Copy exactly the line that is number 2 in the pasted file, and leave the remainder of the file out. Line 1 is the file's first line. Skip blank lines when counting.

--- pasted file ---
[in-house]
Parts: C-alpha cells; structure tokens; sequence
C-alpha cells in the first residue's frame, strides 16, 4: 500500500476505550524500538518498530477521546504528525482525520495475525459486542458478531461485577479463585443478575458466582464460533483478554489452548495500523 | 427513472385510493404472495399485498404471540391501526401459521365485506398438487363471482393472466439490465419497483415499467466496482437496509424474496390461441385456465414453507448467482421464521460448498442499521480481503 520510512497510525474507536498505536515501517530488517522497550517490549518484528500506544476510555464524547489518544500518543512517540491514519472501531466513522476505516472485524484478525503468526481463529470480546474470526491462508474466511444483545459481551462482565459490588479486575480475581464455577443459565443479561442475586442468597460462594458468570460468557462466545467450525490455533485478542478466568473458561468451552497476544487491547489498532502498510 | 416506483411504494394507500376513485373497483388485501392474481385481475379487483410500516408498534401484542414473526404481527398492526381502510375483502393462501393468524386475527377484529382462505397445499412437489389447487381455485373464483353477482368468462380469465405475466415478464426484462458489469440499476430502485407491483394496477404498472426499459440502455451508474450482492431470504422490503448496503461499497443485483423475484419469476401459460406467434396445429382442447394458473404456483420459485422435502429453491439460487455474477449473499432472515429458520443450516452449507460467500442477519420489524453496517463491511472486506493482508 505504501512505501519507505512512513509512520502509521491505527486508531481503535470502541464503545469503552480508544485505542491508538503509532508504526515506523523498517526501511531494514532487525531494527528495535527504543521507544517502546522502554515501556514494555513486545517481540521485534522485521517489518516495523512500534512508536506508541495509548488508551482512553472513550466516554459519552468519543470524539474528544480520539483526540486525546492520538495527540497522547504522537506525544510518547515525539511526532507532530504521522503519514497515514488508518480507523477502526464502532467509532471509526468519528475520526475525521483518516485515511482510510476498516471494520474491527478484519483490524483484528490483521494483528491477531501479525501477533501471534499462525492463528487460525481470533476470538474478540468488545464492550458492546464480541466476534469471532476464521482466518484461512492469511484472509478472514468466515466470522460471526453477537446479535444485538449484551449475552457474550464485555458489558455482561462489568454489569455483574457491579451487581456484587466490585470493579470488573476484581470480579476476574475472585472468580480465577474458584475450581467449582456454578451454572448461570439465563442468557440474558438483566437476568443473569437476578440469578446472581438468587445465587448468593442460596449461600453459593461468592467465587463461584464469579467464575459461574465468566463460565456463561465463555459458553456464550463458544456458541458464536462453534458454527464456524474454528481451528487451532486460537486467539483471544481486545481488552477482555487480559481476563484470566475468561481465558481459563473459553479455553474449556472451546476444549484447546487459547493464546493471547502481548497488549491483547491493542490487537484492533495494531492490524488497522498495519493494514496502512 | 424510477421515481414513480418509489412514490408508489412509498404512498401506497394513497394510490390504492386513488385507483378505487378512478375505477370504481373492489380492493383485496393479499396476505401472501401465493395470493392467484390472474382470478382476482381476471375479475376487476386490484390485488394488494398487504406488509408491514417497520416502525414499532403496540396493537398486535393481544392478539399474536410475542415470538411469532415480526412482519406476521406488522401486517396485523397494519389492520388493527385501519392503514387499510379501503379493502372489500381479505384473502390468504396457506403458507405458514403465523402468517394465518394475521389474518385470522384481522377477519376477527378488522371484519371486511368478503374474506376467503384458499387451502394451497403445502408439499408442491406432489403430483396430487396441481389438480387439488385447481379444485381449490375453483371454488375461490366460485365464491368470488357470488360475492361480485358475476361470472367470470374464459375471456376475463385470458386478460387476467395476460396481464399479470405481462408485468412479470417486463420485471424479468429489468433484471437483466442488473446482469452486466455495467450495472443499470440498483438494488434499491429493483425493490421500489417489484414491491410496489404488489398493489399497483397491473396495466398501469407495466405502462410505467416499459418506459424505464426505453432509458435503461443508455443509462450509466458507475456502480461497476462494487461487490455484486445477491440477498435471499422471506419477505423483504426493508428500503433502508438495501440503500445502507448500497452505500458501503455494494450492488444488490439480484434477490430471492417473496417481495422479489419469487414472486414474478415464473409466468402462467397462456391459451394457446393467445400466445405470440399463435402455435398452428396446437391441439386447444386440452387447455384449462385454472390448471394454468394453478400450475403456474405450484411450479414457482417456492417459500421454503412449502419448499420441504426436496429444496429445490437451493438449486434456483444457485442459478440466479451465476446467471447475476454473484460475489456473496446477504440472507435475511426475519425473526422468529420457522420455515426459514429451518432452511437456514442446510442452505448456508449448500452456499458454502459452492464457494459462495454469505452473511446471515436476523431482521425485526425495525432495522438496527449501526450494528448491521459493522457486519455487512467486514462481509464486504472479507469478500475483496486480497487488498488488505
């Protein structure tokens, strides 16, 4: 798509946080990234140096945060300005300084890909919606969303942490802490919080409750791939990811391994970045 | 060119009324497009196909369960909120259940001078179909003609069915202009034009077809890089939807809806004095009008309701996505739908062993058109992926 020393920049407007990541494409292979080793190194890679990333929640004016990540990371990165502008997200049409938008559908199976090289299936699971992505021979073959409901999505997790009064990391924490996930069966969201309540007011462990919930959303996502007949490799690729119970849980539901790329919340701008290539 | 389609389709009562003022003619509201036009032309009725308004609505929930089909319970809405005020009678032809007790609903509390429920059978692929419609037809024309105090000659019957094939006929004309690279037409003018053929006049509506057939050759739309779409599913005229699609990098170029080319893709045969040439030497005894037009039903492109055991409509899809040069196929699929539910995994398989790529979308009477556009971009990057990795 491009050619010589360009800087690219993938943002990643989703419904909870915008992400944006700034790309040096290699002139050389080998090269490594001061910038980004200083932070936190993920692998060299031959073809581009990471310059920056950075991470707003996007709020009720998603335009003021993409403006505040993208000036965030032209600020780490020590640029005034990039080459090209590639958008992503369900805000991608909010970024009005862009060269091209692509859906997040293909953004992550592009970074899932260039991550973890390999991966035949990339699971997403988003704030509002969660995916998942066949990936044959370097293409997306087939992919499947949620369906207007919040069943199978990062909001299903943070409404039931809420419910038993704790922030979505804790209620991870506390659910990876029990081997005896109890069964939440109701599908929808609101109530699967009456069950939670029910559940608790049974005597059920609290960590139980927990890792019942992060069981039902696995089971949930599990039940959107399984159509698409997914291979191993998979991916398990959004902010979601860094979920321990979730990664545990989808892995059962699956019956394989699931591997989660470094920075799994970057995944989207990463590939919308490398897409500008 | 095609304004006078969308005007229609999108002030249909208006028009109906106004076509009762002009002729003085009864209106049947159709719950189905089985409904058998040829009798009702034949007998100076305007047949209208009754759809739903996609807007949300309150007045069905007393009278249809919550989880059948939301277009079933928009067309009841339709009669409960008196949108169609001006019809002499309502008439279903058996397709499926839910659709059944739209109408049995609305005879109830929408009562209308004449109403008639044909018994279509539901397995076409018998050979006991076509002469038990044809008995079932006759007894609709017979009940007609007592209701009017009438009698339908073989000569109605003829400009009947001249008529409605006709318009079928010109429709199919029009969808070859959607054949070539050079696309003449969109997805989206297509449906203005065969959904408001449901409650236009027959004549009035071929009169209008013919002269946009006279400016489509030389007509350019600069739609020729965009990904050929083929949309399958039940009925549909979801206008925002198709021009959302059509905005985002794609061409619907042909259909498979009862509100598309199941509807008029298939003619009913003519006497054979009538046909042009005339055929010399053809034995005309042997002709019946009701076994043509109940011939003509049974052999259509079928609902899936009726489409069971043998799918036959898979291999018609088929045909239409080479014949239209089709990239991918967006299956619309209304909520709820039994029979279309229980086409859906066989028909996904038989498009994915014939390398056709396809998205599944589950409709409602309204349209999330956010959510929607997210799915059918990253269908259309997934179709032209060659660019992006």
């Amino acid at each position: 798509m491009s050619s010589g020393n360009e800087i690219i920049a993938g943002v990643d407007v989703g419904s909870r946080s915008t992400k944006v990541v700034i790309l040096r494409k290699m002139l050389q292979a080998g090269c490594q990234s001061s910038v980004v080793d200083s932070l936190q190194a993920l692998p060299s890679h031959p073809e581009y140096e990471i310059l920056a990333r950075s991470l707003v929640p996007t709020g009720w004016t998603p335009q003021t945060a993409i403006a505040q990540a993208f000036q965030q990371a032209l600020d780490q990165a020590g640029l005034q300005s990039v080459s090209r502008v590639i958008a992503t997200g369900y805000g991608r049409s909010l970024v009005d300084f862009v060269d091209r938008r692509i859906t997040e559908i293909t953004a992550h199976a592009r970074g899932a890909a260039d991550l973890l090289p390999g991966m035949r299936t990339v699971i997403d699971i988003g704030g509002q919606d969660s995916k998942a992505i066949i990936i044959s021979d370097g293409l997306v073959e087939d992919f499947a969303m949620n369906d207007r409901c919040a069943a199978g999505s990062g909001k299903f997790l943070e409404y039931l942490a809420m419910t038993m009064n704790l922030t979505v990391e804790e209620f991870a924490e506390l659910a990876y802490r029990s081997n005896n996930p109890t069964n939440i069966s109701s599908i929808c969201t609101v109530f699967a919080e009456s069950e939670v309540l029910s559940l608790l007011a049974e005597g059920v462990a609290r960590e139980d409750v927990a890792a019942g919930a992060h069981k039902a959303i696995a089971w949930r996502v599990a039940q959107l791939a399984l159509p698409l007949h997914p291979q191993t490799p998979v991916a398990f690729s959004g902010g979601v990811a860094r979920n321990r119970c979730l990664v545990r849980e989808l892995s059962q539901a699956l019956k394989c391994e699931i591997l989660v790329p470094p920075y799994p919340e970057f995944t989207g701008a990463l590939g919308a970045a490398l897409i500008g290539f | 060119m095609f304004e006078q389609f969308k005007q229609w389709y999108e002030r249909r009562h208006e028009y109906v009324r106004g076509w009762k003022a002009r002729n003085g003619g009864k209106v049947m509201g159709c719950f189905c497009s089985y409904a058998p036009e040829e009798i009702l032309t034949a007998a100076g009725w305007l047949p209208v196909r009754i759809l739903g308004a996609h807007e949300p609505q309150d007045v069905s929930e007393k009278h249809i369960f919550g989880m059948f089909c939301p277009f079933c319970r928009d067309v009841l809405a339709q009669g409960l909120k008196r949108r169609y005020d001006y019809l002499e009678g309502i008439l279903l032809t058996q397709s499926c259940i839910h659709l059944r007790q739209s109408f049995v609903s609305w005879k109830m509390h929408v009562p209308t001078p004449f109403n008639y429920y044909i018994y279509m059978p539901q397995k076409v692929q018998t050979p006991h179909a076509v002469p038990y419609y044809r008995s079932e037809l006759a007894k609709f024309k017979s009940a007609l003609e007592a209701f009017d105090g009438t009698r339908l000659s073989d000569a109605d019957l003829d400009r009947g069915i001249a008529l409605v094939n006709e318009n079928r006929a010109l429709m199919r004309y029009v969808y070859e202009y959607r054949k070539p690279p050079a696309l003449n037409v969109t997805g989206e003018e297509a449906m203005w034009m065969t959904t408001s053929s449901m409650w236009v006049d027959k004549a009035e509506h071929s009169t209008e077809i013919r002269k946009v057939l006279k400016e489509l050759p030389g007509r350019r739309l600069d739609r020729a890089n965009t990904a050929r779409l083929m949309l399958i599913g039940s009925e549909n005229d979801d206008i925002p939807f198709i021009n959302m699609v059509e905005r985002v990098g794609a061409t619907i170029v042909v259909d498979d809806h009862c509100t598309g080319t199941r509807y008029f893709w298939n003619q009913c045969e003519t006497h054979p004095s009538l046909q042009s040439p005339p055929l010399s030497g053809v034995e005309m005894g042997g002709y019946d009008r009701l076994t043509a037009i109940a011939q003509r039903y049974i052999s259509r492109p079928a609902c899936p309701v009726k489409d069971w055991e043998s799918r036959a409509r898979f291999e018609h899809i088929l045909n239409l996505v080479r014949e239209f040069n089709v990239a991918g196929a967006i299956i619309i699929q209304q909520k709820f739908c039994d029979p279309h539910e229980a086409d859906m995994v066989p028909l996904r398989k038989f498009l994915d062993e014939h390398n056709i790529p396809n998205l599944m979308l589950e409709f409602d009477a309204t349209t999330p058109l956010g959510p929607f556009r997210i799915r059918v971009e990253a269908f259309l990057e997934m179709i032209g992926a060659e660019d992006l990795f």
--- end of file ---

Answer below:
Parts: C-alpha cells; structure tokens; sequence